Part 3 Illustrating the Flow of Divine Thought from Mind to Consciousness
The universality of God and man, again revisited
Part 2 of this series concluded with a generalized pictogram indicating the cause and effect relationship which permanently defines the one universal and infinite unit which we call God and man. Let’s review that. Functionally, that cause/effect relationship of God and man was pictured as follows:
That is an oversimplified mental flow chart of the basic universally present harmonious Principle, which operates as a universal self-inclusive and infinite unit. We call that one unit God and man. It is vital to keep in mind the universality of the operation of God’s cause and effect. Pictorially that universality was represented in Part 1 using the following diagram, which to our limited human senses is a 2 dimensional representation of an infinitely present, dimensionless, eternal presence:
The feeling of this concept of universality cannot be overemphasized. To mentally combine the concepts represented in the above two diagrams gives a clearer picture of the universal operation of the cause and effect relationship between God and man. Principle operates not in place or time. Principle simply is, regardless of the seeming human concepts called place and time with which the human mind overlays Principle. No matter where we humanly perceive ourselves to be in terms of finite physical location, or when we humanly conceive of our being as beginning or ending, divine Principle, or Mind, simply IS, and acts independently of the faulty humanly created limiting concepts called time and space. What the human mind thinks of as place is actually an impossible finitized subset of the infinity of universally present divine Mind. No matter what limitations the human mind perceives as time, Principle, or Mind, has been and is always acting, and always will act.
To perceive the universality of man and God, we must think of spiritual consciousness. Spiritual consciousness is entirely devoid of dimensionally measurable space or time measured in seconds, minutes, hours, or years. Just how God operates universally independent of place and time is hinted at in these inspired words of the Psalmist (Ps. 139:7-12):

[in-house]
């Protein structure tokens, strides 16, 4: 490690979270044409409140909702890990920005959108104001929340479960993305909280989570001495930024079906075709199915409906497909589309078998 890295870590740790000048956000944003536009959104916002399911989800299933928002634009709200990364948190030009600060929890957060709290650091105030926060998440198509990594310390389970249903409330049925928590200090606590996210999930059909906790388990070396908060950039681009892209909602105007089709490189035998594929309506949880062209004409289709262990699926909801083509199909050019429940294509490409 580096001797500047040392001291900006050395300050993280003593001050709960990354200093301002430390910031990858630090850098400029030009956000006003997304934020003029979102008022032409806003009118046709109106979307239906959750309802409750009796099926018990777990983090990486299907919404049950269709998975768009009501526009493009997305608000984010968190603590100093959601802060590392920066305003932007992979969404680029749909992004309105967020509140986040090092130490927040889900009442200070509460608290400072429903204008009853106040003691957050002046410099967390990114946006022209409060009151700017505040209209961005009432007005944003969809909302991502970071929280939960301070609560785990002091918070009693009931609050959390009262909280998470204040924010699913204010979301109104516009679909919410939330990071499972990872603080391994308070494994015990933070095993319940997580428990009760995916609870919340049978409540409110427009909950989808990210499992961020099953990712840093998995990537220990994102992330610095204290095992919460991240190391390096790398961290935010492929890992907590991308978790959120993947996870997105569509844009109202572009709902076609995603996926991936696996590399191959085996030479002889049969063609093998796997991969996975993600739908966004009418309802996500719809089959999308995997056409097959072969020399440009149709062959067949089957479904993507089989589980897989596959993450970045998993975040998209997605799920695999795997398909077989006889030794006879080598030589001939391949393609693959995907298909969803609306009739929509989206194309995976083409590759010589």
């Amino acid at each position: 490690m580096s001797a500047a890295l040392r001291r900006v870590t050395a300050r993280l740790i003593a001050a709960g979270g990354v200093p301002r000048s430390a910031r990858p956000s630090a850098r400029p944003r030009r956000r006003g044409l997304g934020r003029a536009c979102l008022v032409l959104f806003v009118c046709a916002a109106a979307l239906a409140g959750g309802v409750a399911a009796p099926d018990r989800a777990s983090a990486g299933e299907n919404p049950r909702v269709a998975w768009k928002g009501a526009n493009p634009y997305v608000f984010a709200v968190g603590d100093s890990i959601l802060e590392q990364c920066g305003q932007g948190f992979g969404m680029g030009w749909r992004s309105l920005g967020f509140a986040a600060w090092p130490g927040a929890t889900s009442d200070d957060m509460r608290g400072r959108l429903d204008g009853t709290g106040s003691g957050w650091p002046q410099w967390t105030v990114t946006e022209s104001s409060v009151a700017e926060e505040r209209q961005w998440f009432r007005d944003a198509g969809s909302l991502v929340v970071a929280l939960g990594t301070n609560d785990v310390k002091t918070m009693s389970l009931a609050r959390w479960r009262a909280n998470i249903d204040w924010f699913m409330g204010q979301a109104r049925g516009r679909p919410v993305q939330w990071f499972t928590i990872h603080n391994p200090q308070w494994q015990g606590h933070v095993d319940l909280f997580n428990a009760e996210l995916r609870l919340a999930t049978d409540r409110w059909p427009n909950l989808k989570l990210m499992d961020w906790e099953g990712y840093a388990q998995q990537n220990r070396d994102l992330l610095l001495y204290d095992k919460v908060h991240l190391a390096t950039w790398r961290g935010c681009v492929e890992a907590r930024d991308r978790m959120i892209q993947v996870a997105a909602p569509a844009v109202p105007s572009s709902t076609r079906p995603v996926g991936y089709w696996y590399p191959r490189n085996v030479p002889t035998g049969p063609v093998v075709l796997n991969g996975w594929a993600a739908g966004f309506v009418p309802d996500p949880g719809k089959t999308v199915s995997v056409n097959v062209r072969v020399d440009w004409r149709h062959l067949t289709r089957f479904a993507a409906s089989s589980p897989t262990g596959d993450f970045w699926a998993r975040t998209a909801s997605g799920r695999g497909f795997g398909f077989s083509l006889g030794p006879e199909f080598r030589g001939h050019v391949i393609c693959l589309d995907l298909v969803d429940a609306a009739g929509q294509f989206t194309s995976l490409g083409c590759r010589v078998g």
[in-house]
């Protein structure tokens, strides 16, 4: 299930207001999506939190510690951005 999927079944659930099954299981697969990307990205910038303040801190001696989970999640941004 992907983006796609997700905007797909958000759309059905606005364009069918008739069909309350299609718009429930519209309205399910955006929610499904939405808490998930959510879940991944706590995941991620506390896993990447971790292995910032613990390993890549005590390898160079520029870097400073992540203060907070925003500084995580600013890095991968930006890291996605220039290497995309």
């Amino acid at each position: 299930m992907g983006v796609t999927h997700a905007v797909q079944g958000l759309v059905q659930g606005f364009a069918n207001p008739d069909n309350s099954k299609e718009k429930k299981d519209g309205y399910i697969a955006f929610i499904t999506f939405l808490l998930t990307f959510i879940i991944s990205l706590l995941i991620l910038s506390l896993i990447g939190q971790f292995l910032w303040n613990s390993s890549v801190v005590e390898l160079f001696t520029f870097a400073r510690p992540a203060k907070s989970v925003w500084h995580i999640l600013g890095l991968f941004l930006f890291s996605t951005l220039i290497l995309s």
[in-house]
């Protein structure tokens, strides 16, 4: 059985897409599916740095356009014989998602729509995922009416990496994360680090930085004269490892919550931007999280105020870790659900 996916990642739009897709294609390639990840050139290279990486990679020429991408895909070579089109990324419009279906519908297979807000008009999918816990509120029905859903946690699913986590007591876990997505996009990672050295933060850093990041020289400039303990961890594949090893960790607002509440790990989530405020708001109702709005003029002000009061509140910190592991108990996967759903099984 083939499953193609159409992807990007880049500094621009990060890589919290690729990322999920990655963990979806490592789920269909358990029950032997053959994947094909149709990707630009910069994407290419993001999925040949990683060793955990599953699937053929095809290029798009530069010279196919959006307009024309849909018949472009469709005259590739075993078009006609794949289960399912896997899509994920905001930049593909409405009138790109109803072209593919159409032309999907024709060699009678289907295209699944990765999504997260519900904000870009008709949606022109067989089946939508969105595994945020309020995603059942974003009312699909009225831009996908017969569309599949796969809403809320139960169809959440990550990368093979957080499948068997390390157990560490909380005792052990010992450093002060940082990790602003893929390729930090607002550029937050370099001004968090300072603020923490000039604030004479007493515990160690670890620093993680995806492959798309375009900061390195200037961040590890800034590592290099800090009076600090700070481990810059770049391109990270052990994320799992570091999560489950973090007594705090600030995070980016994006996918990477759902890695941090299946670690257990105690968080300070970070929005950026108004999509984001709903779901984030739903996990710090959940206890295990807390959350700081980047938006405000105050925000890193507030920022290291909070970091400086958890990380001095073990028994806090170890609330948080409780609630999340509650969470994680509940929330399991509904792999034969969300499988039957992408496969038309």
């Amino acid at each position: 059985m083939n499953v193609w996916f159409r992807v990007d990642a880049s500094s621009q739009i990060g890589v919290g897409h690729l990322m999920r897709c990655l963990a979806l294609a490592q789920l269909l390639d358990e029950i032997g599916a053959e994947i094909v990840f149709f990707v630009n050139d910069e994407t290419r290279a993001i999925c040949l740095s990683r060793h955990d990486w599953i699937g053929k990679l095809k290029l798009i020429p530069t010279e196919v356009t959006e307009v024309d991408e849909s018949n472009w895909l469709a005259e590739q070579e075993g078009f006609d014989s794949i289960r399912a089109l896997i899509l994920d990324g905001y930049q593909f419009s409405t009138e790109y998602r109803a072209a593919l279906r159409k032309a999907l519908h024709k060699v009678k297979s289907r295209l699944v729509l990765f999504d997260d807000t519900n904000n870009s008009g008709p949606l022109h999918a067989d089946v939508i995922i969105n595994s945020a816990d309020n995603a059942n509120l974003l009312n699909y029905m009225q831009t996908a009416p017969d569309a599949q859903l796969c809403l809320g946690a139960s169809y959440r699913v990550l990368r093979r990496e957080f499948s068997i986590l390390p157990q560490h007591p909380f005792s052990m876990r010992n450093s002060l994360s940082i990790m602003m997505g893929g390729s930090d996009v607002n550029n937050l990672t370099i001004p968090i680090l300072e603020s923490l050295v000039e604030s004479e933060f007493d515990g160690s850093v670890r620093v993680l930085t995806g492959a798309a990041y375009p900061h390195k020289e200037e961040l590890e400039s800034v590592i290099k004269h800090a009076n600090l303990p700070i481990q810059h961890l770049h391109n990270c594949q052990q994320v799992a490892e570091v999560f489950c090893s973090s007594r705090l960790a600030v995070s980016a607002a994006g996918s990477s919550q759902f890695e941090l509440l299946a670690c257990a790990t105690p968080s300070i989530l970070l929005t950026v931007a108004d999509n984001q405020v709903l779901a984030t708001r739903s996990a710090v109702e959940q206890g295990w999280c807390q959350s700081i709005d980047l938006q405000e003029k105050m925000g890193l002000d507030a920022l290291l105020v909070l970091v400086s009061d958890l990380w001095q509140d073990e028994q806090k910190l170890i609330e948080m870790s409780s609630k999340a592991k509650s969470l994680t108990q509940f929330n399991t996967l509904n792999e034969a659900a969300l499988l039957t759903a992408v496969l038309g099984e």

“Whither shall I go from they Spirit? Or whither shall I flee from thy presence? If I ascend up into heaven, thou art there; if I make my bed in hell, behold;, thou art there. If I take the wings of the morning, and dwell in the uttermost parts of the sea, even there shall thy hand lead me, and thy right hand shall hold me.”
To conceive of mentally combining that sense of universality concepts with the concept of cause and effect requires yet another pictorial. The chart below chart is a limited 2 dimensional representation of a dimensionless and timeless spiritual picture. In human terms we think of existence as temporal and dimensionally defined. The depicted activities are taking place in what might be better described as infinite and eternal non-dimensional space in the absence of a sense of time. An infinitude of representations of spiritual man are manifest, but this spiritual man is one with God in quality. Stated another way, this spiritual effect, called man, resulting from a core cause, called God, is one in number, but is expressed in individuality in an unlimited and unquantifiable manner. The cause, God, at its center is at the same time universally present. This is not an easily perceived human concept. It is neither spatial nor temporal. It is a purely spiritual concept. This graphical representation only hints at the concept but describes more than can mere words can.
This representation reinforces the concept of the universality of God and man. Now let us turn our attention back to the description of detail in the action of the working relationship between God and man. The following is a mental exercise which must be clearly conceptually grasped before the point of the next presented mental analysis can possibly feel acceptable to human thought:
Let’s mentally examine our basic cause and effect conception with the perspective of universality, universal presence, introduced in the circular diagram above. Here is again the cause and effect representation as it has been already presented. Let is examine it now mentally with that universality clearly in mind:
Pause and ponder this deeply. This cause and effect relationship of God and man is going on universally, and not within any measurable or quantifiable number of finitized places. This diagram represents Principle in its eternal, infinite, spaceless, timeless operation.
In Part 4 , human factors which have not yet been addressed will be discussed. For example, what about mortality, evil, birth, death, the material earth, space, etcetera? Where do they fit into the picture, and how do these negations find their way into human consciousness?